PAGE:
Salmon is one of the most commonly found seafood items across the US in restaurants and homes alike. Prized for its nutritional benefits and distinct taste, salmon offers a great mainstay for any eater. While most people enjoy salmon weekly, they often don’t realize there are several different types of salmon. In fact, there are five different types of Pacific Salmon found in North America alone. They are:
King (Chinook) Salmon – Often considered the best and most expensive salmon due to its high-fat content and flavorful profile.
Sockeye (Red) Salmon – Lower in fat than the king salmon, but still high in fat content compared to others on this list.
Coho (Silver) Salmon – This is one of the most highly prized catches by fishermen due to its fighting spirit. It’s similar in flavor to a King Salmon, but with a more delicate texture due to its lower fat content.
Pink (Humpback) Salmon – Low-fat content with a mild flavor. Typically, canned, dried, and smoked.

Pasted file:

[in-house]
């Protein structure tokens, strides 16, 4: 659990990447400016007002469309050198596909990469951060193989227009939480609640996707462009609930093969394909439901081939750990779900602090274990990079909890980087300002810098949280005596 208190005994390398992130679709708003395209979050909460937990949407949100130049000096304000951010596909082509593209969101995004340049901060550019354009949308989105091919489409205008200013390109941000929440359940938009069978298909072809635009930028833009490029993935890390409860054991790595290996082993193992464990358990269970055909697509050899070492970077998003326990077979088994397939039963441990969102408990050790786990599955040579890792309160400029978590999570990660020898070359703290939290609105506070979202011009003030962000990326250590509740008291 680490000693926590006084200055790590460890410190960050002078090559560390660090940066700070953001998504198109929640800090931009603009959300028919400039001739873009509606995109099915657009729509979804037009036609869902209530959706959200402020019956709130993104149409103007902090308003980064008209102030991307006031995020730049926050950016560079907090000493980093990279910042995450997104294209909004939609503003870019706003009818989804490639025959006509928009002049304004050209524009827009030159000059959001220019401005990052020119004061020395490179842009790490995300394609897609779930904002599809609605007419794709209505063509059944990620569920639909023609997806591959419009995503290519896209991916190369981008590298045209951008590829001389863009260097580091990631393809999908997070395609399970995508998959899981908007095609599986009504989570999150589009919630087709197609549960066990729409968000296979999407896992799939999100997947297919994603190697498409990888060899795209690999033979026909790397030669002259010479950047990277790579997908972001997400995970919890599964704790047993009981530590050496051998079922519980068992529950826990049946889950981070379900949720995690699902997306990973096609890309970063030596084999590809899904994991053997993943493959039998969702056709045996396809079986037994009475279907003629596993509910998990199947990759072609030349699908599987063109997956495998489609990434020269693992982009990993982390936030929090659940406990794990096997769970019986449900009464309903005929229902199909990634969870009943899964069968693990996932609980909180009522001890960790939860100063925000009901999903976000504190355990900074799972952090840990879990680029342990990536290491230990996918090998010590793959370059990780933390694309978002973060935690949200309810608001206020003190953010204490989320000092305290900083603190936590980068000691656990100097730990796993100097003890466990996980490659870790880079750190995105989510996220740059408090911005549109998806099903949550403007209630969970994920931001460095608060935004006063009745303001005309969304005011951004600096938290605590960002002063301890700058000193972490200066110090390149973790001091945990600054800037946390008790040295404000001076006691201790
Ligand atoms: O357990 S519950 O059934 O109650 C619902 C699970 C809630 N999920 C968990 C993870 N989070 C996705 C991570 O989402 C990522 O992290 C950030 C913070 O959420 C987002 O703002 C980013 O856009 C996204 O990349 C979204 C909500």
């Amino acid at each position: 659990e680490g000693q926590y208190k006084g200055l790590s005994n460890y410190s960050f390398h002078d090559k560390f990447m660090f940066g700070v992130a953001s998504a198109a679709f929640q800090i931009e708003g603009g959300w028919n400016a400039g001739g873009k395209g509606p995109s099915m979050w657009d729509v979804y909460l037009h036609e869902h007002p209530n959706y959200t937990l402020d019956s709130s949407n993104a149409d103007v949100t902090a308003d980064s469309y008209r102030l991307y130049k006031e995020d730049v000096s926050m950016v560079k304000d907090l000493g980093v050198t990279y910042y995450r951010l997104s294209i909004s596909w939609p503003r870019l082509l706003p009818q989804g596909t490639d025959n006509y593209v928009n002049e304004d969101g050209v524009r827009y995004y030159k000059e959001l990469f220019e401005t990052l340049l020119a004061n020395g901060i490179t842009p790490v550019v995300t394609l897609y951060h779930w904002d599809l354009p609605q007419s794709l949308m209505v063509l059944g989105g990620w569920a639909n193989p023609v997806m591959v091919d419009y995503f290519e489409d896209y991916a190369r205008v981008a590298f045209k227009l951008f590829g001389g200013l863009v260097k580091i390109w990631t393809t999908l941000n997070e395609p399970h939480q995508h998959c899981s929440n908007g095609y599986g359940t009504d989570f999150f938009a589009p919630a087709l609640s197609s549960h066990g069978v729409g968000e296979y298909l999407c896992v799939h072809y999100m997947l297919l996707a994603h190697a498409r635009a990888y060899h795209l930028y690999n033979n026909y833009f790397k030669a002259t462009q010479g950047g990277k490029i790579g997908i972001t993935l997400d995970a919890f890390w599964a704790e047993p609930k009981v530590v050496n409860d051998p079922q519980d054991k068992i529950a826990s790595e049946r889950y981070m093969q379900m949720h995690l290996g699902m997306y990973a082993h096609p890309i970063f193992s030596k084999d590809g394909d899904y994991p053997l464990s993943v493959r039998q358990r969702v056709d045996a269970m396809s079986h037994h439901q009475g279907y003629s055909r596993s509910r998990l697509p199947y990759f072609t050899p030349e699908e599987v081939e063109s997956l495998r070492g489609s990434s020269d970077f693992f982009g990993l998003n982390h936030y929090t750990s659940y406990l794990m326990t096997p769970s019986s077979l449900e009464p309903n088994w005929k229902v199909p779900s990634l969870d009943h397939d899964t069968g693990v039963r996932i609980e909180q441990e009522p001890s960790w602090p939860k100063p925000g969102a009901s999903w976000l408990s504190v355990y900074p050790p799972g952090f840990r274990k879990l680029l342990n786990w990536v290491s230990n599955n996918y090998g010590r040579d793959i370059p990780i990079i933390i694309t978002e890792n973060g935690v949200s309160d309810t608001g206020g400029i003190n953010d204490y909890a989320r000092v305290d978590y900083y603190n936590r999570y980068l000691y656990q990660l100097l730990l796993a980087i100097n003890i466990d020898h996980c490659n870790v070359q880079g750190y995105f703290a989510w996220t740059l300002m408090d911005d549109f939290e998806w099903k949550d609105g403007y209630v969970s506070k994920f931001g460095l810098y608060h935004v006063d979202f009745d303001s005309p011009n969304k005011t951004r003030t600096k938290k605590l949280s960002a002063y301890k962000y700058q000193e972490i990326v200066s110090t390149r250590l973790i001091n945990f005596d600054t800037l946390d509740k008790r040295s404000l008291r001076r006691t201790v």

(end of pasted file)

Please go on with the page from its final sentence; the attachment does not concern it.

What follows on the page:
Chum (Keta) Salmon – Extremely lean and often fished in higher numbers. While the fish itself is not highly prized, its roe is often used in sushi dishes.
In this article, we will take a deeper dive into the differences between the five identified Pacific Salmon and compare the best ways to prepare them for a spectacular meal regardless of the type of salmon that you are using.
Chinook (King) Salmon
Chinook salmon is the largest of all the Pacific salmon. They average about three meters and range from 11 to 20 pounds. However, some of the larger fish can weigh up to 110 pounds and grow up to five feet long.
The Chinook salmon is recognizable from its silver sides and bluish-green heads. They have irregular black spots in various places but are most recognizable by their hooked noses and ridged backs.
Where is Chinook Salmon Found?
Chinook salmon are anadromous. They start their lives in freshwater rivers or lakes and then migrate to the open ocean as they get older. This means that fully matured Chinook salmon are found in the ocean, but they do return to the river where they were born to procreate.
Inside of the US Chinook salmon is most commonly found in the Pacific Northwest. They are especially popular in Alaska, Idaho, and Washington. Outside of the US, you can find them in Russia and Japan.
Flavor Profile of Chinook Salmon